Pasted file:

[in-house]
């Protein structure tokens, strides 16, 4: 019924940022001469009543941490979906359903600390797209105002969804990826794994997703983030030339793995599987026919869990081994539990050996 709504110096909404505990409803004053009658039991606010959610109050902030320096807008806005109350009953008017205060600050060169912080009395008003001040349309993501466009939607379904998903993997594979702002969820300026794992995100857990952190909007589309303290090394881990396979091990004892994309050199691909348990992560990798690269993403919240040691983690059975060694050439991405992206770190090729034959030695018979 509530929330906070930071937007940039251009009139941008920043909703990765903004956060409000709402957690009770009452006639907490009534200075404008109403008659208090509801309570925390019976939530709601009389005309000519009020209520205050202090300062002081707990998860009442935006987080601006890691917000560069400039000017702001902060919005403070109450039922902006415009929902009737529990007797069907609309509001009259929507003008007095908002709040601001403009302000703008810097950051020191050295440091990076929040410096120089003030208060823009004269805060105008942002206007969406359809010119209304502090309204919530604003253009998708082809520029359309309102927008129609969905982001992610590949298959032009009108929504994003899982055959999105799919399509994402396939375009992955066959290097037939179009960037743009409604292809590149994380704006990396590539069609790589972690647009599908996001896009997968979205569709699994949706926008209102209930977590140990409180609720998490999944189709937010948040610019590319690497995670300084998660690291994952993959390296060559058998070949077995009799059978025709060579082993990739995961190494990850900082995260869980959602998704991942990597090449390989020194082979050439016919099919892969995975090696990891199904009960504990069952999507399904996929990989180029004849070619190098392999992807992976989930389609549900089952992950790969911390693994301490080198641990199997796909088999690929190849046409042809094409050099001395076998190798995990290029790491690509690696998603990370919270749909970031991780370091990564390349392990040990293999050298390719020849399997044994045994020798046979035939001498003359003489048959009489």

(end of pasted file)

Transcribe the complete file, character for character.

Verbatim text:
[in-house]
């Protein structure tokens, strides 16, 4: 019924940022001469009543941490979906359903600390797209105002969804990826794994997703983030030339793995599987026919869990081994539990050996 709504110096909404505990409803004053009658039991606010959610109050902030320096807008806005109350009953008017205060600050060169912080009395008003001040349309993501466009939607379904998903993997594979702002969820300026794992995100857990952190909007589309303290090394881990396979091990004892994309050199691909348990992560990798690269993403919240040691983690059975060694050439991405992206770190090729034959030695018979 509530929330906070930071937007940039251009009139941008920043909703990765903004956060409000709402957690009770009452006639907490009534200075404008109403008659208090509801309570925390019976939530709601009389005309000519009020209520205050202090300062002081707990998860009442935006987080601006890691917000560069400039000017702001902060919005403070109450039922902006415009929902009737529990007797069907609309509001009259929507003008007095908002709040601001403009302000703008810097950051020191050295440091990076929040410096120089003030208060823009004269805060105008942002206007969406359809010119209304502090309204919530604003253009998708082809520029359309309102927008129609969905982001992610590949298959032009009108929504994003899982055959999105799919399509994402396939375009992955066959290097037939179009960037743009409604292809590149994380704006990396590539069609790589972690647009599908996001896009997968979205569709699994949706926008209102209930977590140990409180609720998490999944189709937010948040610019590319690497995670300084998660690291994952993959390296060559058998070949077995009799059978025709060579082993990739995961190494990850900082995260869980959602998704991942990597090449390989020194082979050439016919099919892969995975090696990891199904009960504990069952999507399904996929990989180029004849070619190098392999992807992976989930389609549900089952992950790969911390693994301490080198641990199997796909088999690929190849046409042809094409050099001395076998190798995990290029790491690509690696998603990370919270749909970031991780370091990564390349392990040990293999050298390719020849399997044994045994020798046979035939001498003359003489048959009489």